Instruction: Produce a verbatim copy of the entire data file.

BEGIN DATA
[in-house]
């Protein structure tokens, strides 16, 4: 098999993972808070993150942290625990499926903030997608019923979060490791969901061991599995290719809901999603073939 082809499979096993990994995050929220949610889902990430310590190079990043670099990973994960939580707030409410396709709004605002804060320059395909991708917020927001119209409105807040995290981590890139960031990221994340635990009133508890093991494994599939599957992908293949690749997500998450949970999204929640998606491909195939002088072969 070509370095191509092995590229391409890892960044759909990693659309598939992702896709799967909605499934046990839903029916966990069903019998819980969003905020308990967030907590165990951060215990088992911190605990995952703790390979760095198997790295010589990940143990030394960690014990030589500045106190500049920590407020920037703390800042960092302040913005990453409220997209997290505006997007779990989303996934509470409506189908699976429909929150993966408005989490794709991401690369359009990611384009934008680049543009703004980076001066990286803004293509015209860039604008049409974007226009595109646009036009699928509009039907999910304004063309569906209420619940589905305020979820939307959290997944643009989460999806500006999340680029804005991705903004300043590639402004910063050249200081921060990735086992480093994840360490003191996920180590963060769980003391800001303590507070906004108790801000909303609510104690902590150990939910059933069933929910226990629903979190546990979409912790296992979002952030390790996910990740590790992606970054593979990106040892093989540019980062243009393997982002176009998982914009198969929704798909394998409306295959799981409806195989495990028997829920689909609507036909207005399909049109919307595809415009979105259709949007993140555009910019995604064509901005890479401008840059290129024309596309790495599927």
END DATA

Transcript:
[in-house]
């Protein structure tokens, strides 16, 4: 098999993972808070993150942290625990499926903030997608019923979060490791969901061991599995290719809901999603073939 082809499979096993990994995050929220949610889902990430310590190079990043670099990973994960939580707030409410396709709004605002804060320059395909991708917020927001119209409105807040995290981590890139960031990221994340635990009133508890093991494994599939599957992908293949690749997500998450949970999204929640998606491909195939002088072969 070509370095191509092995590229391409890892960044759909990693659309598939992702896709799967909605499934046990839903029916966990069903019998819980969003905020308990967030907590165990951060215990088992911190605990995952703790390979760095198997790295010589990940143990030394960690014990030589500045106190500049920590407020920037703390800042960092302040913005990453409220997209997290505006997007779990989303996934509470409506189908699976429909929150993966408005989490794709991401690369359009990611384009934008680049543009703004980076001066990286803004293509015209860039604008049409974007226009595109646009036009699928509009039907999910304004063309569906209420619940589905305020979820939307959290997944643009989460999806500006999340680029804005991705903004300043590639402004910063050249200081921060990735086992480093994840360490003191996920180590963060769980003391800001303590507070906004108790801000909303609510104690902590150990939910059933069933929910226990629903979190546990979409912790296992979002952030390790996910990740590790992606970054593979990106040892093989540019980062243009393997982002176009998982914009198969929704798909394998409306295959799981409806195989495990028997829920689909609507036909207005399909049109919307595809415009979105259709949007993140555009910019995604064509901005890479401008840059290129024309596309790495599927």